22 WA counties sue the state over lack of mental health care

They say the Department of Social and Health Services is failing people in the criminal legal system who also have mental health issues.

A picture of Western State Hospital, Washington's psychiatric facility in Lakewood.

Western State Hospital, a psychiatric hospital founded in 1871 in Lakewood, Wash., photographed June 21, 2018. (Matt M. McKnight/Crosscut)

Nearly two dozen Washington counties – including King, Pierce, Snohomish and Spokane – are suing the Washington Department of Social and Health Services for not providing legally mandated behavioral health care.

The lawsuit, announced Wednesday, represents a fresh escalation of the dispute over Washington’s mental health system, which has bedeviled state officials and lawmakers for years. Despite two court orders roughly a decade ago requiring better care and hundreds of millions of dollars put into the system since then, the state has struggled to provide care for individuals with mental health issues.

King County Executive Dow Constantine said in the statement that people in the criminal legal system who also have mental health concerns have been failed repeatedly by the state of Washington.

Filed in Pierce County Superior Court, the legal challenge deals with what are known as “civil conversion” patients, criminal defendants whose competency to stand trial can’t be restored and who are then handed over to DSHS to evaluate whether they should be civilly committed to a psychiatric facility.

The lawsuit contends that DSHS has “selectively refused admission to civil conversion patients since at least December 2022 and, on information and belief, has refused to admit any civil conversion patients for statutorily required civil commitment evaluations” since July 13.

The counties also contend that DSHS is not providing written notice to law enforcement officials, victims, prosecutors and others at least 30 days before releasing civil conversation patients back into communities, despite a state law requiring such notification.

The plaintiffs are 22 counties from across the state – Thurston, Clallam, Skagit and Yakima, among others – and the Washington State Association of Counties.  

In a statement, King County Executive Dow Constantine said DSHS has “a basic legal obligation to provide behavioral health treatment to those involved in the legal system.”

“The reality is that people in these circumstances are often failed by multiple systems that, rather than offering hope and restoration, leave them untreated and at risk of reoffending,” Constantine continued. “It is the state’s responsibility in these circumstances to provide people treatment and a chance to recover … Counties cannot now be asked to also shoulder the state’s long-time responsibility."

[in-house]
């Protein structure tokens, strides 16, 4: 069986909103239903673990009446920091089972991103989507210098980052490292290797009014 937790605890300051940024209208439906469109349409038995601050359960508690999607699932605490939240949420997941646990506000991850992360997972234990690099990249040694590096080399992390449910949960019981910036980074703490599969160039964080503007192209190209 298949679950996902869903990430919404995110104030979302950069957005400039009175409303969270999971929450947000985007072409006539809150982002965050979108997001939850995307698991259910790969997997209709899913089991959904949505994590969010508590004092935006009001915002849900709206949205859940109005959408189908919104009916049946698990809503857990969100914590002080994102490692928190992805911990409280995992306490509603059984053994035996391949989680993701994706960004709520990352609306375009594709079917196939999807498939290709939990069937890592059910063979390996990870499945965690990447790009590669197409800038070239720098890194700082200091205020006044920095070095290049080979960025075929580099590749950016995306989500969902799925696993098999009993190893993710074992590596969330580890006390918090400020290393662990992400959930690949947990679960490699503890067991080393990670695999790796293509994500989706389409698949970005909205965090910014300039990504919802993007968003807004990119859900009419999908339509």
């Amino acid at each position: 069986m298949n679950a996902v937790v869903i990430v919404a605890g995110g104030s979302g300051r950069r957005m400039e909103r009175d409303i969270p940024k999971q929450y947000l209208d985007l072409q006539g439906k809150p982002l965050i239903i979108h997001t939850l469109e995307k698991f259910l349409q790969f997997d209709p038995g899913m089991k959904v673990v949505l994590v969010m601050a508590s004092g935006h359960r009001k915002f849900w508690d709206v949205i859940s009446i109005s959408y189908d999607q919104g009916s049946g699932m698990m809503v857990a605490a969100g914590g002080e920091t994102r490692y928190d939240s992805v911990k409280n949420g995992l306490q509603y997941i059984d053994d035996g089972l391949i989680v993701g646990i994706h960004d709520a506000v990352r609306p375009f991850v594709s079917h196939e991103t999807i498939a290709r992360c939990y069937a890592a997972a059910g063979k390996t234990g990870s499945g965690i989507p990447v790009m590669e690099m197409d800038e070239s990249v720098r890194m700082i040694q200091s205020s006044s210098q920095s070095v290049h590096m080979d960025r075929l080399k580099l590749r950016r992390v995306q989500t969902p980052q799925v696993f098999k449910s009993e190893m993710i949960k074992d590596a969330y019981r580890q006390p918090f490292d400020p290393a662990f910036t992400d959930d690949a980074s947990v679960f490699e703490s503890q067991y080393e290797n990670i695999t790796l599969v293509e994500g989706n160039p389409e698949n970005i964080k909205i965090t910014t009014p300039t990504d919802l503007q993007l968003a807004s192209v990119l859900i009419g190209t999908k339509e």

The lawsuit also makes note of the ambitious plans approved in 2019 by Inslee and lawmakers to reshape the mental health system by building smaller facilities around the state while winding down parts of Washington State Hospital. Located in Lakewood, Pierce County, the state-run hospital has historically housed hundreds of patients, and officials have been working to reduce the number of civil patients there.

“From at least September 2022 through March 2023, DSHS removed beds from and closed wards at Western State Hospital, long before replacement bed space was available, resulting in a decrease in capacity to perform its statutory obligations, including its obligation to 191 evaluate civil conversion patients,” according to the lawsuit.

A federal court overseeing the 2015 ruling, known as the Trueblood decision, last month found that DSHS had “breached its duty owed a class of pre-trial detainees by failing to provide timely competency and restoration services,” according to the new lawsuit. As part of that, the federal court ordered DSHS to stop admitting civil conversation patients to Washington's two psychiatric hospitals. The new lawsuit contends that DSHS is using that order to deny all civil conversation patients, not only the long-term patients who are the focus of the Trueblood decision.

In an email, DSHS spokesperson Tyler Hemstreet wrote that the new lawsuit "is in direct conflict with the federal court’s order" all while the need for behavioral health services has increased.

"Over the past nine fiscal years, requests for DSHS to provide inpatient evaluations and competency restoration services have increased by roughly 145%," he wrote. "These large and unpredicted increases in the number of county criminal court orders have exceeded the large number of beds already added to the forensic system."

DSHS is working to bring more psychiatric beds online, added Hemstreet, such as those at the former Cascade Behavioral Health facility. The state purchased that Tukwila privately-run facility recently after its corporate owners closed it down.

Legal counsel for Gov. Jay Inslee's office are still reviewing the lawsuit, according to Inslee spokesperson Mike Faulk. 

"These are challenging issues, but we reject any notion that the state is not committed to meeting its obligations under the Trueblood order," Faulk wrote in an email. "While we respect all judicial decisions, by ordering DSHS not to admit these patients into state hospitals a federal court has substantially impaired our ability to treat and care for patients such as these ... The counties bring this action as if no such court order exists."

Since 2015, Washington has put more than $2 billion toward expanding treatment for competency services, according to Faulk, recently adding 278 beds with nearly 700 more in the pipeline.

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